I have a time series of customers. Say, every customer has 30 observations of how may items he purchased over a period of 30 months. I would like to add a feature indicating what the general trend of 12 months. For example: on Dec 2019, I will have the trend of the whole 2019 - a "running slope". It helps me to detect customer in incline or decline. The way I do it (in R) is to calculate the slope from linear regression of the last 12 months. The thing is I don't know whether I should calculate it with or without the intercept. Example for two time series:

  1. 1,2,3,4,5,6,7,8,9,10,11,12
  2. 10,12,13,14,100,9,10,11,12,13,14,15

Slope of the first one is 1 and of the second is (-0.7) From business point of view both customers are "on the rise" and I don't get what I want.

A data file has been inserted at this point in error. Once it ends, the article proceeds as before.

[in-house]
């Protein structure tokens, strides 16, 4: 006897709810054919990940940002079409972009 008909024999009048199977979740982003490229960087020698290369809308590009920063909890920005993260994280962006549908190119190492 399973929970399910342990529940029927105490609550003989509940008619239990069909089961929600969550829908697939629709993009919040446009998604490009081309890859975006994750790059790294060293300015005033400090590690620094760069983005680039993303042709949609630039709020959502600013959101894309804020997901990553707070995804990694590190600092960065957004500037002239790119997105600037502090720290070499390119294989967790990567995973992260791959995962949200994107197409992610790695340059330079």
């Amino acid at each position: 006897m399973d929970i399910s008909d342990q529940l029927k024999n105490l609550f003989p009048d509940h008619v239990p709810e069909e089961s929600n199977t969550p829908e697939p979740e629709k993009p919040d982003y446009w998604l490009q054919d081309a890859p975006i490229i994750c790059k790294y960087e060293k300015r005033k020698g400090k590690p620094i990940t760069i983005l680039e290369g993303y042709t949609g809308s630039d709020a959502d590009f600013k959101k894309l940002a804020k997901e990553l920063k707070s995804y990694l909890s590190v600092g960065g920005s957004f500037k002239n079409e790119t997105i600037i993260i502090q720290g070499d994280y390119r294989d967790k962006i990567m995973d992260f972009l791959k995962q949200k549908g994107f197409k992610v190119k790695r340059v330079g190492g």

If I give up the slope, the second time series gets 2.17 which maybe better reflects the differences, yet I'm aware that it is almost never recommended.

Am I approaching it correctly? Should other calculation take place when one wants to analyze customer's "direction"?

  • 1
    $\begingroup$ Making the intercept zero here will make every slope positive no matter what since you don't have negative items, so probably won't be very helpful. Instead, using robust methods for regression should be able to pick up that the trend is generally increasing in the case of customer 2 by being less sensitive to the unusual 5th observation. $\endgroup$ – Chris Haug Aug 4 '20 at 16:01
  • 3
    $\begingroup$ Does this answer your question? When is it ok to remove the intercept in a linear regression model? $\endgroup$ – Adrian Keister Aug 4 '20 at 17:39

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